Waterfront Renaissance believes Councilman DiCicco and the civic association's practices lead to "ad hoc regulation of development[,]... arbitrary decisions, favoritism and discrimination." Id. at ¶ 279. Waterfront Renaissance alleges the "pattern of ad hoc regulation of redevelopment" caused its financing for the project to be placed in doubt, which factored into its decision to allow $105.5 million in committed financing to lapse.

Id. at 284. In addition, it alleges that in the summer of 2006 an officer of Northern Liberties Neighborhood Association requested a contribution from Waterfront Renaissance to fund a planning study. The officer informed Waterfront Renaissance "it would go a long way to resolving your problems." Id. at ¶ 258.

Waterfront argues the height restriction is unconstitutional because it empowers "civil associations to impose ad hoc changes and concessions regarding high-rise developments through a compulsory variance process, contrary to the master planning concept of Pennsylvania zoning law and the Philadelphia zoning code" and "because it effectively delegates land use and planning powers to non-governmental neighborhood associations." Second Amended Complaint at ¶ 286-87.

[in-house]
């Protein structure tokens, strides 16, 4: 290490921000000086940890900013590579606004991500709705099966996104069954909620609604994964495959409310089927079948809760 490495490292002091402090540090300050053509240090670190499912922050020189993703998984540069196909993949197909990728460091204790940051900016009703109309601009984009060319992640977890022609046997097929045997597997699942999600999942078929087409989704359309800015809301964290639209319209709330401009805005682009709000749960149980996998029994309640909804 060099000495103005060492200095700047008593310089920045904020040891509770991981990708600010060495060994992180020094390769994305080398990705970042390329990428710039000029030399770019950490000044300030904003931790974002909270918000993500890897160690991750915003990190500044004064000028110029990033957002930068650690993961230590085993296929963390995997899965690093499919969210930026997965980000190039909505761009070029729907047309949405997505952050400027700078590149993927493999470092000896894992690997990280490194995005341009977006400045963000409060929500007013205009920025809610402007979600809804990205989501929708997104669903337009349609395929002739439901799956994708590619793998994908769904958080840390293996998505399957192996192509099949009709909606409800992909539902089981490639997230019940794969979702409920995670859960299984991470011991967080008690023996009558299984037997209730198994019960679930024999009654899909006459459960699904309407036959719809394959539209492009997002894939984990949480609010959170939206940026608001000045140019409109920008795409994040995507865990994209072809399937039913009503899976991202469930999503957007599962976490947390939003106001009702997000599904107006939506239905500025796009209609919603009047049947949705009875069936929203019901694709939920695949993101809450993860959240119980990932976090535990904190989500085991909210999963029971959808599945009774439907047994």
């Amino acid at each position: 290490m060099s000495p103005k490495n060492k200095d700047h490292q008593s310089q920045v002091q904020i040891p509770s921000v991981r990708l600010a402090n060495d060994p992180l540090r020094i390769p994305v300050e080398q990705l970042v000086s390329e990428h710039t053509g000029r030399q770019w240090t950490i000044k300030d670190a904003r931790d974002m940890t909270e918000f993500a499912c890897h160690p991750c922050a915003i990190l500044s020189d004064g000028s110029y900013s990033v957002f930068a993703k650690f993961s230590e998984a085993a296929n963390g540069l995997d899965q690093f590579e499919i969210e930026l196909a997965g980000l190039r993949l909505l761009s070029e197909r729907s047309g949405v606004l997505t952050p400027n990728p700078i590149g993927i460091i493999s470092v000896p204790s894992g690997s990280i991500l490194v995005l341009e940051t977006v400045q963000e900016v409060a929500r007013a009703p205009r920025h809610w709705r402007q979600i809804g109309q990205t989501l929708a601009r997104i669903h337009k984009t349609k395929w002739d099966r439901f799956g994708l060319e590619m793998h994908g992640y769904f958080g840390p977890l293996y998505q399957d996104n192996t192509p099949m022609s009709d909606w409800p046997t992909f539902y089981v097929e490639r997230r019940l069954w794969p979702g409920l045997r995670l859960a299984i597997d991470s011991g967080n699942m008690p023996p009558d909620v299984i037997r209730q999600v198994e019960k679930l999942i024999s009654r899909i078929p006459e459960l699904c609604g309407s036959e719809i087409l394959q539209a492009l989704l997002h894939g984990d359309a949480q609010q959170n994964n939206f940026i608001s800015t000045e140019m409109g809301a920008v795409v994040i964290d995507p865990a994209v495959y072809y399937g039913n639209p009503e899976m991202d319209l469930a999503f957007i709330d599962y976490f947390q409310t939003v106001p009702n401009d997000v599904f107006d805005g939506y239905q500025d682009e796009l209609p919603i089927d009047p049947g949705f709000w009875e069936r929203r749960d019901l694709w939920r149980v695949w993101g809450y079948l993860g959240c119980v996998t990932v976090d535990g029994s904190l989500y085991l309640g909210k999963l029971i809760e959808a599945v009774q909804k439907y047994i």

A. Motion to Dismiss Standard

A motion to dismiss under Rule 12(b)(6) of the Federal Rules of Civil Procedure examines the legal sufficiency of the complaint. Conley v. Gibson, 355 U.S. 41, 45-46 (1957). The factual allegations must be sufficient to make the claim for relief more than just speculative. Bell Atlantic Corp. v. Twombly, 550 U.S. 544, 555 (2007). In determining whether to grant a motion to dismiss, a federal court must construe the complaint liberally, accept all factual allegations in the complaint as true, and draw all reasonable inferences in favor of the plaintiff. Id.; see also D.P. Enters. v. Bucks County Cmty. Coll., 725 F.2d 943, 944 (3d Cir. 1984).

The Federal Rules of Civil Procedure do not require a plaintiff to plead in detail all of the facts upon which he bases his claim. Conley, 355 U.S. at 47. Rather, the Rules require a "short and plain statement" of the claim that will give the defendant fair notice of the plaintiff's claim and the grounds upon which it rests. Id. The "complaint must allege facts suggestive of [the proscribed] conduct." Twombly, 550 U.S. at 564. Neither "bald assertions" nor "vague and conclusory allegations" are accepted as true. See Morse v. Lower Merion School Dist., 132 F.3d 902, 906 (3d Cir. 1997); Sterling v. Southeastern Pennsylvania Trans. Auth., 897 F. Supp. 893 (E.D. Pa. 1995). The claim must contain enough factual matters to suggest the required elements of the claim ...